The Gqom King of Gugulethu

Author: Simon Sender
Photos: Bulumko Gana

Down an unassuming road in Gugulethu, lined with rows of shacks, numerous spaza shops, and a children’s Educare centre, lives one of South Africa’s brightest emergent stars of the ever-popular Gqom music scene. 

I met uBiza Wethu on a sunny afternoon in mid-November, outside the 6-room hostel where he stays, along with fifteen or so others. Biza meets me on the street, without his distinctive bucket hat, in grey flannel sweatpants and a loose-fitting striped t-shirt. He is friendly and soft-spoken, and his demeanor is far more gentle than what one might expect from one of the country’s most popular and sought after Gqom DJs and producers.

Biza may just be beginning to get national recognition, but he has been making music since 2006, using basic mixing software on his desktop computer. His minimal setup now includes speakers, a mix desk, and microphone, but little else besides. He still does his mixing and recording at a simple desk opposite a bed in his single room, flanked by a fridge, microwave, and clothes cupboard. On the wall is a large pencil sketch of Biza and his girlfriend, and a picture of his mom, who died in 2009 – just one year after his father had passed away. Despite the largely urban, youth appeal of Gqom, Biza tells me that his mom loved his music: “She was my number one fan”, he tells me earnestly. 

Biza grew up in Gugz, attending Fezeka High School and Cape College but dropping out in 2010. His interests were clearly more musical than academic—and Biza is absolutely dedicated to his craft. He spends hours online everyday – thanks in no small part to the unlimited connectivity provided by his Ikeja sponsorship – gleaning inspiration from musicians on YouTube, watching tutorials, and applying his skills to FL Studio and Automix. Being connected to the web also allows him to get his mixtapes out into the world and network with other big players in the field. 

Big players like, for example, DJ Tira, who commissioned him to work on his track Tira’s Boot (The Return) earlier this year, alongside the well-known producer Mampintsha. In 2020, Biza also showed up on the radar of international Gqom star and MTV Africa Music Awards nominee, Babes Wodomu, who flew him to Durban to work with her and Mampintsha on their record Kade Sbenuza, as well as the accompanying music video. You can find both tracks on YouTube, as well as Biza’s track Usagcwala Ngami, featuring TMan, and his collaborative single with Mr Thela, Freedom.

By now, Biza has played well over 100 venues throughout the country, though his favourite spot remains the Kwa Ace Lounge in Khayelitsha, where the adoring local crowd have perhaps the greatest claim of all to call him ‘wethu’. Biza first played at Kwa Ace in 2017 and has played there many times since, including a full summer residency.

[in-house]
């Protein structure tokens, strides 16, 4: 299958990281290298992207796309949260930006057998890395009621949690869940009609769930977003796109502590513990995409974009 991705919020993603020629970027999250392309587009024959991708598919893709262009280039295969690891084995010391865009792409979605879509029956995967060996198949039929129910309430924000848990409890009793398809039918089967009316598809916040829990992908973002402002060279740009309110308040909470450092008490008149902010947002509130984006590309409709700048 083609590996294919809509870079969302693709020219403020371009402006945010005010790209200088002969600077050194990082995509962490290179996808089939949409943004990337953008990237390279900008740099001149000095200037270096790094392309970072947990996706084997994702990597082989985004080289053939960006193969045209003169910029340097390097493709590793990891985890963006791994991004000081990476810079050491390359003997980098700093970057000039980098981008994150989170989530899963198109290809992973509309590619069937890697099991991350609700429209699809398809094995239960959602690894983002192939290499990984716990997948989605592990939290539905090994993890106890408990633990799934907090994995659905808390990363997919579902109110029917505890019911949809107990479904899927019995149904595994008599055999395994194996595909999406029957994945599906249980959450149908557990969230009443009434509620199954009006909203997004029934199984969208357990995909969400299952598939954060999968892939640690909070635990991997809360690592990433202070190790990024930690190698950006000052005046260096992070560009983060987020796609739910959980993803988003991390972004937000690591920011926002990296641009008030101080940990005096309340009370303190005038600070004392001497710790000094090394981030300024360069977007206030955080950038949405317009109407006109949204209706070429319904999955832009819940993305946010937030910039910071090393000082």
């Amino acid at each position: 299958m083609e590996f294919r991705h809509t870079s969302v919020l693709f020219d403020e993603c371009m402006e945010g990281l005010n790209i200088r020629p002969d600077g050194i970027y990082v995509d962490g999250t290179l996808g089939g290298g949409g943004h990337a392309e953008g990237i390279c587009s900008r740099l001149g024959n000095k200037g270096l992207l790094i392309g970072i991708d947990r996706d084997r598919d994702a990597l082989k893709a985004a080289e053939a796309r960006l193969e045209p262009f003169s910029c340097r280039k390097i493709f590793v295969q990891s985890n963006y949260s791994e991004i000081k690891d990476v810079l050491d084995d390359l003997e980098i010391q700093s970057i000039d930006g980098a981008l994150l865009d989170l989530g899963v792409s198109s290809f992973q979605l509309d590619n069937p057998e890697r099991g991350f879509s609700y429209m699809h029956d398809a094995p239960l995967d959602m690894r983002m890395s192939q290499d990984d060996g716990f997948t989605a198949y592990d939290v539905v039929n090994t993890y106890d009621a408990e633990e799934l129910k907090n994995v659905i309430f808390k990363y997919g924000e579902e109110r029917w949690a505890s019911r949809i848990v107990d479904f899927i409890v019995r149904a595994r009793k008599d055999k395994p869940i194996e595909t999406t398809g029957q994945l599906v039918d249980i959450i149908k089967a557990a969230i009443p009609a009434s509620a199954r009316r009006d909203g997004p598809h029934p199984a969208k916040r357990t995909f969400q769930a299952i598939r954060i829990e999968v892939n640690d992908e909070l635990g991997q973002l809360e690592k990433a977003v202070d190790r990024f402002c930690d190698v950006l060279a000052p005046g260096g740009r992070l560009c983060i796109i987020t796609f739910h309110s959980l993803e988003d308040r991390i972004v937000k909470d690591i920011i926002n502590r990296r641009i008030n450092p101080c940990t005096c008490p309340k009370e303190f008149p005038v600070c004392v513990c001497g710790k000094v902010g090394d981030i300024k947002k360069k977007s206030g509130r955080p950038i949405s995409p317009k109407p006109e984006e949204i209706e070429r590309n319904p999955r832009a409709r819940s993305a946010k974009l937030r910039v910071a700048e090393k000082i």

With two albums already to his name (2018’s Homemade Complilation and 2020’s My Story), Biza is preparing to drop album number three in 2022. The new record, titled My Story 2.0, is 70% complete and is slated for release somewhere in the middle of next year if everything goes to plan. 

As a digital musician, all of uBiza Wethu’s releases so far have been online only, which is yet another reason why being connected to the web is so important for him. By far the best way to access new music nowadays is online, which has completely transformed the way that musical artists like uBiza Wethu can get their music out into the world and build an audience. In fact, it is hard to imagine how any up-and-coming DJ would manage to gain traction without decent access to the web these days.

As someone whose star continues to rise, I ask Biza what the dream looks like over the next 3–5 years and he paints me an attractive picture of the life of a London popstar, complete with mansion and fleet of fancy cars. His dream venue to play? “Easy, Wembley football stadium,” he says. For the immediate future, though, Biza is content to continue bringing his brand of Gqom joy to the local scene, where he enjoys celebrity status and acts as a mentor for the next generation of DJs and producers. 

As we say goodbye, Biza starts getting changed for the photographer to take some photos (I check to see if the bucket hat will make an appearance) and, with the trinity of Devil’s Peak, Table Mountain, and Constantiaberg looming in the distance, I’m happy to imagine Biza on the cusp of great things. 

I can’t help thinking his number one fan would be extremely proud.